Notes: Wood gets a mention in this story (his kidnap was completely forgotten in Snake Head) and we learn that Hoffman practically idolises him.

Result: Its all a bit much which is shame because the premise of having UNIT deal with a real time emergency has some terrific potential. I’ve always enjoyed Joe Lidster’s willingness to push things in the Doctor Who universe to extremes and he seems to enjoy mixing emotional drama and horrific incidents to stirring effect. Here he is let off the Doctor Who leash and unfortunately his script sinks under the melodrama of too much controversy. There’s several terrorist attacks, racial scapegoats and slurs, sexism, hypnotic smoking help lines, religious Armageddon, kidnapping the Indian Deputy Prime Minister’s children and forcing her to commit suicide on the steps of Downing Street (‘She was making the place dirty!’), prisoners on the loose, riots (‘This one’s a sympathiser! Get him!’), soldiers on the streets firing into the crowds...someone even says ‘Think about the children! Do you want your children slaughtered by them just for being British!’ I desperately wanted to like this story because it least grabs hold of an idea and goes for it full throttle but unfortunately where most other dramas would put on the breaks at some point The Longest Night just keeps on going and by the end I was laughing at the absurdity of it all. Rather wonderfully one of the tracks on my MP3 Player is called ‘You bitch!’ which was exactly the sort of melodrama this story revels in. If you want to see this story played out much more effectively go and listen to LIVE 34. I can’t buy into a world quite this ridiculous which is a shame because this story features some of Ed Salt’s best ever direction: 4/10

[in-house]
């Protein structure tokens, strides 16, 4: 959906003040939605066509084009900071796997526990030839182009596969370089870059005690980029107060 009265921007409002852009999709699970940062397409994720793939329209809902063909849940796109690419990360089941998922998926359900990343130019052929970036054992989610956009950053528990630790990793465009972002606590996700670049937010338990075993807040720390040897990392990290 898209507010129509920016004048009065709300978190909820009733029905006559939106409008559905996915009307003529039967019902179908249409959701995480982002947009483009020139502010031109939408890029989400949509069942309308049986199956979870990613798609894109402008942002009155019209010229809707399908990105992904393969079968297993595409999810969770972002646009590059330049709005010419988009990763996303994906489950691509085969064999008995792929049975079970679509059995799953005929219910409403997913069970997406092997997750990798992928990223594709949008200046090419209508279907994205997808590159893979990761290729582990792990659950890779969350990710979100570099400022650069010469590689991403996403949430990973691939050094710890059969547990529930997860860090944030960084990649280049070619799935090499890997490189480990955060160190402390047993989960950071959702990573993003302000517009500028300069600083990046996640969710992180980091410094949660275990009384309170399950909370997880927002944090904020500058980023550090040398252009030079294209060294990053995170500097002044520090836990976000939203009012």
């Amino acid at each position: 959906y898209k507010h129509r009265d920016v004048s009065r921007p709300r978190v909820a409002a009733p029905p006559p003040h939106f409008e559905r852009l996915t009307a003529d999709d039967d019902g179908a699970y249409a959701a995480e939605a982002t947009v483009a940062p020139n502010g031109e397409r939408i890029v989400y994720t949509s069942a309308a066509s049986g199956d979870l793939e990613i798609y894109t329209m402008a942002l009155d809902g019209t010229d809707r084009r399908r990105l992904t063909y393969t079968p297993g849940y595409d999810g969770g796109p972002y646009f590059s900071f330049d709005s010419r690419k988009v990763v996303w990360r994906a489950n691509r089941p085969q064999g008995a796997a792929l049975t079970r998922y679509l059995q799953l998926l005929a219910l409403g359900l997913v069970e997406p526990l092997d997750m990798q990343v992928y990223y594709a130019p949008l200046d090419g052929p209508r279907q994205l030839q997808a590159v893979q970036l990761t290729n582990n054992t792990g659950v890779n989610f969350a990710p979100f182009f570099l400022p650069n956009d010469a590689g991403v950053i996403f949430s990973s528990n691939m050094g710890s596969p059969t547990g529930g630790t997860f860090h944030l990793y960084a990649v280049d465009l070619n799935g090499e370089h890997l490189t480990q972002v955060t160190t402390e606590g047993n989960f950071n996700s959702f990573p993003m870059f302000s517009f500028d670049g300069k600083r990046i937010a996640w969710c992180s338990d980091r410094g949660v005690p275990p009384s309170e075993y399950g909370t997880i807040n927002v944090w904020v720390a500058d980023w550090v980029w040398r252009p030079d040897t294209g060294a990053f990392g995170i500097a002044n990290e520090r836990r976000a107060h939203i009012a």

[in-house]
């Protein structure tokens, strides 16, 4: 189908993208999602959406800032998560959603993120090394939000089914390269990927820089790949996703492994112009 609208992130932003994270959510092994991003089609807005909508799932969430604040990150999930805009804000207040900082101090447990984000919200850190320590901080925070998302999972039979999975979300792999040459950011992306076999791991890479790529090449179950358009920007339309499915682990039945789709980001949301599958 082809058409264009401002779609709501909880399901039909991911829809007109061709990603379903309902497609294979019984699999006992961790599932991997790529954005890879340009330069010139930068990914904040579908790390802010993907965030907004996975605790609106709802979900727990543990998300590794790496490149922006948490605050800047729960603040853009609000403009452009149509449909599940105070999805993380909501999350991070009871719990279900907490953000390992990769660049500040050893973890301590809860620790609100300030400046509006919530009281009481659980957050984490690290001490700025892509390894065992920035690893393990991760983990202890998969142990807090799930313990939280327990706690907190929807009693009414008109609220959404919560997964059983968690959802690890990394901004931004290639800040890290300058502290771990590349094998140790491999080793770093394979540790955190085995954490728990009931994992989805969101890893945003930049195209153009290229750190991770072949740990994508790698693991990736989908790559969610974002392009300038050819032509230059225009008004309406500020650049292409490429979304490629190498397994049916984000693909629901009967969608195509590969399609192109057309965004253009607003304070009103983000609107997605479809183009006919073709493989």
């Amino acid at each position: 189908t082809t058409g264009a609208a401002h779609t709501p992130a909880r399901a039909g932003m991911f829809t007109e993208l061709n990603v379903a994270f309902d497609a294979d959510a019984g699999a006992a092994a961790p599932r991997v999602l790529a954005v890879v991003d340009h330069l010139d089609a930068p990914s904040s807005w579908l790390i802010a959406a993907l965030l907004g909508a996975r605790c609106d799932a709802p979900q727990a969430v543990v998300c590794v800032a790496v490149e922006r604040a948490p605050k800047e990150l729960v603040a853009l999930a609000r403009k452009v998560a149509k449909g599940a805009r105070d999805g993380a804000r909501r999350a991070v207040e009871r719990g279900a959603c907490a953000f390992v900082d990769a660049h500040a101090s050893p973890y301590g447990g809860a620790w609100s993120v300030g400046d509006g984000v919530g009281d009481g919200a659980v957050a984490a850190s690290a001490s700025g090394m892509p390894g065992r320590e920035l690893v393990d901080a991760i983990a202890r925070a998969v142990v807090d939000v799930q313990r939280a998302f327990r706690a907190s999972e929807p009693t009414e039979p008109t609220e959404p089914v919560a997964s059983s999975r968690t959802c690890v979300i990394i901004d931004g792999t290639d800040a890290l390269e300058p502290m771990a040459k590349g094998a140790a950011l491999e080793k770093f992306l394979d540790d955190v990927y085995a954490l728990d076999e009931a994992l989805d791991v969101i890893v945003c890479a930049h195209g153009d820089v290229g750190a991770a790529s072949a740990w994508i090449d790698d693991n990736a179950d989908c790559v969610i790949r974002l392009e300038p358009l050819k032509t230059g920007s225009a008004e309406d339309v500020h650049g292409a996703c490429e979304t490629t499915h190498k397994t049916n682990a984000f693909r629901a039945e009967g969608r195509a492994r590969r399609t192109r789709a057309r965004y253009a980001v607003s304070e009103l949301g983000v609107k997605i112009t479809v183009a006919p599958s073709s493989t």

Buy it from Big Finish here: http://www.bigfinish.com/13-UNIT-The-Longest-Night